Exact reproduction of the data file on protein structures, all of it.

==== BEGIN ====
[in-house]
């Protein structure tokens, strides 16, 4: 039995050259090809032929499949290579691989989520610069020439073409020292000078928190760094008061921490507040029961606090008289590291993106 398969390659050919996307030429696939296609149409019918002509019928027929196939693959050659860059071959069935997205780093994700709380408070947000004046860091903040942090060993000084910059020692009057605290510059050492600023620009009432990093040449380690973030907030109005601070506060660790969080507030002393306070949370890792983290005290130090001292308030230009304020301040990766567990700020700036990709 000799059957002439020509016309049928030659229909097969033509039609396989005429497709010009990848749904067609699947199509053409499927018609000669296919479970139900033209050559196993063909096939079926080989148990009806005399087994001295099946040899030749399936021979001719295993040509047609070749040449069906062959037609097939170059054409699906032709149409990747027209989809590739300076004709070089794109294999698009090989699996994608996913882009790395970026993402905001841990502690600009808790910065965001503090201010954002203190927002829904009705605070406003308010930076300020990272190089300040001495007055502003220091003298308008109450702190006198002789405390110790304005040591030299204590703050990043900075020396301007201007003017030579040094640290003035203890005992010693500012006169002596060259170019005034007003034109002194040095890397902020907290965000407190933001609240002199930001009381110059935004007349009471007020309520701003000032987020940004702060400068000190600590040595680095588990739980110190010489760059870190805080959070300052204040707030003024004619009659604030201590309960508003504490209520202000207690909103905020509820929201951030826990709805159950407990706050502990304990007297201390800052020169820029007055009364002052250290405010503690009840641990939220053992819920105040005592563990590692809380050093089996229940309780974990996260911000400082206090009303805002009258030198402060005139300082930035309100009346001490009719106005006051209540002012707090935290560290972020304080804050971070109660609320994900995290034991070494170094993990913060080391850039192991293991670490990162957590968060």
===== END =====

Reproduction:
[in-house]
């Protein structure tokens, strides 16, 4: 039995050259090809032929499949290579691989989520610069020439073409020292000078928190760094008061921490507040029961606090008289590291993106 398969390659050919996307030429696939296609149409019918002509019928027929196939693959050659860059071959069935997205780093994700709380408070947000004046860091903040942090060993000084910059020692009057605290510059050492600023620009009432990093040449380690973030907030109005601070506060660790969080507030002393306070949370890792983290005290130090001292308030230009304020301040990766567990700020700036990709 000799059957002439020509016309049928030659229909097969033509039609396989005429497709010009990848749904067609699947199509053409499927018609000669296919479970139900033209050559196993063909096939079926080989148990009806005399087994001295099946040899030749399936021979001719295993040509047609070749040449069906062959037609097939170059054409699906032709149409990747027209989809590739300076004709070089794109294999698009090989699996994608996913882009790395970026993402905001841990502690600009808790910065965001503090201010954002203190927002829904009705605070406003308010930076300020990272190089300040001495007055502003220091003298308008109450702190006198002789405390110790304005040591030299204590703050990043900075020396301007201007003017030579040094640290003035203890005992010693500012006169002596060259170019005034007003034109002194040095890397902020907290965000407190933001609240002199930001009381110059935004007349009471007020309520701003000032987020940004702060400068000190600590040595680095588990739980110190010489760059870190805080959070300052204040707030003024004619009659604030201590309960508003504490209520202000207690909103905020509820929201951030826990709805159950407990706050502990304990007297201390800052020169820029007055009364002052250290405010503690009840641990939220053992819920105040005592563990590692809380050093089996229940309780974990996260911000400082206090009303805002009258030198402060005139300082930035309100009346001490009719106005006051209540002012707090935290560290972020304080804050971070109660609320994900995290034991070494170094993990913060080391850039192991293991670490990162957590968060």